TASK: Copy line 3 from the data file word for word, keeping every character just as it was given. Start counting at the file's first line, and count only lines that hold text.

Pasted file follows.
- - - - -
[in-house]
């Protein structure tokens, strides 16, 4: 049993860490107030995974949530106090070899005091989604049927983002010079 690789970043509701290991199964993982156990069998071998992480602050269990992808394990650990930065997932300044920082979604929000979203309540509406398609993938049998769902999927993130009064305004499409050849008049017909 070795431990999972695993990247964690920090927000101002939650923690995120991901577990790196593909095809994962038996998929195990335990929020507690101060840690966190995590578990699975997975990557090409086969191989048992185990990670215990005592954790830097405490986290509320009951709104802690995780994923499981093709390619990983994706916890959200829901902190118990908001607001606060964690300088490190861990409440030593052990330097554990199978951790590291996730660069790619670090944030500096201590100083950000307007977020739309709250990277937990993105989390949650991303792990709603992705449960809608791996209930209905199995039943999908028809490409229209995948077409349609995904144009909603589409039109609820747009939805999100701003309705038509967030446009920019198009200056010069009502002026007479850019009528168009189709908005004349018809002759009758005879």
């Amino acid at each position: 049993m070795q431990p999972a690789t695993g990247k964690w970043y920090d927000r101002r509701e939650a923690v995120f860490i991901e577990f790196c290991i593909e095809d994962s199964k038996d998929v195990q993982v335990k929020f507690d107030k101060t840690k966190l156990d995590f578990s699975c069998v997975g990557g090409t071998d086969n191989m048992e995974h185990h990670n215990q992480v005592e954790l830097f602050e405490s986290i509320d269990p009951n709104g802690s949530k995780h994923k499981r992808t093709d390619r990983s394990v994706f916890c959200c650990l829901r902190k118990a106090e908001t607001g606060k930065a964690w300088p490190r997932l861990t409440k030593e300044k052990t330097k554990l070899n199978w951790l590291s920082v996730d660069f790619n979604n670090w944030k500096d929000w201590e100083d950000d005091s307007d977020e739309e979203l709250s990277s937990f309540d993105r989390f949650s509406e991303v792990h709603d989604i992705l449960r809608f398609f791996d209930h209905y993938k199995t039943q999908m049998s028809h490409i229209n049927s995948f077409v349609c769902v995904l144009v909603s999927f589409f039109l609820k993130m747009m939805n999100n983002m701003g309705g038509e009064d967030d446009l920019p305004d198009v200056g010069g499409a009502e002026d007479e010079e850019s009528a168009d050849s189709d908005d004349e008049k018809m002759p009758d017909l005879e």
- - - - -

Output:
């Amino acid at each position: 049993m070795q431990p999972a690789t695993g990247k964690w970043y920090d927000r101002r509701e939650a923690v995120f860490i991901e577990f790196c290991i593909e095809d994962s199964k038996d998929v195990q993982v335990k929020f507690d107030k101060t840690k966190l156990d995590f578990s699975c069998v997975g990557g090409t071998d086969n191989m048992e995974h185990h990670n215990q992480v005592e954790l830097f602050e405490s986290i509320d269990p009951n709104g802690s949530k995780h994923k499981r992808t093709d390619r990983s394990v994706f916890c959200c650990l829901r902190k118990a106090e908001t607001g606060k930065a964690w300088p490190r997932l861990t409440k030593e300044k052990t330097k554990l070899n199978w951790l590291s920082v996730d660069f790619n979604n670090w944030k500096d929000w201590e100083d950000d005091s307007d977020e739309e979203l709250s990277s937990f309540d993105r989390f949650s509406e991303v792990h709603d989604i992705l449960r809608f398609f791996d209930h209905y993938k199995t039943q999908m049998s028809h490409i229209n049927s995948f077409v349609c769902v995904l144009v909603s999927f589409f039109l609820k993130m747009m939805n999100n983002m701003g309705g038509e009064d967030d446009l920019p305004d198009v200056g010069g499409a009502e002026d007479e010079e850019s009528a168009d050849s189709d908005d004349e008049k018809m002759p009758d017909l005879e």